Browse Publications Technical Papers 2001-01-1081
2001-03-05

Future Light-Duty Vehicles: Predicting their Fuel Consumption and Carbon-Reduction Potential 2001-01-1081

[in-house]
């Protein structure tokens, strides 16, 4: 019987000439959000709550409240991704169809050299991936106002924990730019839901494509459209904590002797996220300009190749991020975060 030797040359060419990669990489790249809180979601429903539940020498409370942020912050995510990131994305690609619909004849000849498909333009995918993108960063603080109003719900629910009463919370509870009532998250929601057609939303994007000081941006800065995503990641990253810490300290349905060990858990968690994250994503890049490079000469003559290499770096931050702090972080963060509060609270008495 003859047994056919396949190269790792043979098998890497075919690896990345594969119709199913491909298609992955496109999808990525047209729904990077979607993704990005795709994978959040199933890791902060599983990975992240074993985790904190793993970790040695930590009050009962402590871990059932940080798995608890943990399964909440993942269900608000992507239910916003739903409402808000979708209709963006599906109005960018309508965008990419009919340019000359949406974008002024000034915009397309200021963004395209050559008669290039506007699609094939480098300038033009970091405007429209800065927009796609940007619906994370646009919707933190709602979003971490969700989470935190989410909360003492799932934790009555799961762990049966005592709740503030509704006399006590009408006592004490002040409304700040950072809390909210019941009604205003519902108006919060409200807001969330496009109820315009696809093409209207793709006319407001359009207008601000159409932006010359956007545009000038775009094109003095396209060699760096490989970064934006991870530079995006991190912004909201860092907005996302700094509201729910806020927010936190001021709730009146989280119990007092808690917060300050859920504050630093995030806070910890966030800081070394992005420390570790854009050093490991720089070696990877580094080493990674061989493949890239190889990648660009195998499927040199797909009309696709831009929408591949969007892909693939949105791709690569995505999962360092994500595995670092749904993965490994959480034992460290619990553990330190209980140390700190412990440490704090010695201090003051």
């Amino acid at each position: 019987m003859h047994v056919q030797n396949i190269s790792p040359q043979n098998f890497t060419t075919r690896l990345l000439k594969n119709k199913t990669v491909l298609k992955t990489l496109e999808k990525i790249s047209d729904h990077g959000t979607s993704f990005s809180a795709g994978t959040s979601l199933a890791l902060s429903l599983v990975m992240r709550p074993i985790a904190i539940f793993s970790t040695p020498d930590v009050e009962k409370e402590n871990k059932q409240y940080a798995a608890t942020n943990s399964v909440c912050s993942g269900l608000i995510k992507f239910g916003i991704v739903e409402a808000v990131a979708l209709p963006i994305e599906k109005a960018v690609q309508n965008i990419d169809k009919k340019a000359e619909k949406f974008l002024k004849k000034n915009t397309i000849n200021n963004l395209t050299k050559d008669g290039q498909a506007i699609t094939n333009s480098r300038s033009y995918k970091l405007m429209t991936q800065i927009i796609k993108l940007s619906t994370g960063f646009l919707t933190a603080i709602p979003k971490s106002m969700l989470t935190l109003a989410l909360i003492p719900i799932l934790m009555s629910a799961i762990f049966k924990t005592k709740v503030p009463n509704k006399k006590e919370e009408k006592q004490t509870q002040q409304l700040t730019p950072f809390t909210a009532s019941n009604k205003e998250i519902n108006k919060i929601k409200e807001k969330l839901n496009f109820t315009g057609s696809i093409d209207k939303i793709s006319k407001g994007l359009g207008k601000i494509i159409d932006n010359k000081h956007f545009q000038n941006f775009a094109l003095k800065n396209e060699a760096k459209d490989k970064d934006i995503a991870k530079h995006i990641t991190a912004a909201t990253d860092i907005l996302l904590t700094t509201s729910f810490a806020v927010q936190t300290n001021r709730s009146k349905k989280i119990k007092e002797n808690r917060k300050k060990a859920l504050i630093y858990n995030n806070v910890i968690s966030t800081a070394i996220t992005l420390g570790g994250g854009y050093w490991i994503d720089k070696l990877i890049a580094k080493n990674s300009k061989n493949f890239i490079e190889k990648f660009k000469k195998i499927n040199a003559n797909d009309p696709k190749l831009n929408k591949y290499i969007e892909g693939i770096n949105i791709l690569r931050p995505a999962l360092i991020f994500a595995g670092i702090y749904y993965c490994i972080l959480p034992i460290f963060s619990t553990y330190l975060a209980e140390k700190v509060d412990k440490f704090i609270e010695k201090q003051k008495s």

The transportation sector in the United States is a major contributor to global energy consumption and carbon dioxide emission. To assess the future potentials of different technologies in addressing these two issues, we used a family of simulation programs to predict fuel consumption for passenger cars in 2020. The selected technology combinations that have good market potential and could be in mass production include: advanced gasoline and diesel internal combustion engine vehicles with automatically-shifting clutched transmissions, gasoline, diesel, and compressed natural gas hybrid electric vehicles with continuously variable transmissions, direct hydrogen, gasoline and methanol reformer fuel cell hybrid electric vehicles with direct ratio drive, and battery electric vehicle with direct ratio drive. Using appropriately researched assumptions and input variables, calculations were performed to estimate the energy consumption and carbon dioxide emissions of the different technology combinations. Comparing the results for the vehicle driving cycle only, an evolutionary fuel consumption improvement of about 35 percent can be expected for the baseline gasoline car, given only market pressures and gradual regulatory requirements. With more research and investment in technology, an advanced gasoline engine car may further reduce fuel consumption by 12%, and a gasoline electric hybrid by 40%, as compared to the evolutionary car. Diesel versions of the advanced combustion and hybrid vehicles may be 10-15% better than their gasoline counterparts. Compressed natural gas hybrid vehicle may reduce fuel consumption by 3-4% but may reduce carbon dioxide emission by 25%. Meanwhile, a direct hydrogen fuel cell electric hybrid vehicle may have the greatest improvement over the baseline at 55%, but the gasoline and methanol reformers fuel cell versions appear very expensive and offer little benefit. Finally, aside from critical battery limitations, the electric vehicle is difficult to compare to other vehicles without taking into account the electricity generation process.

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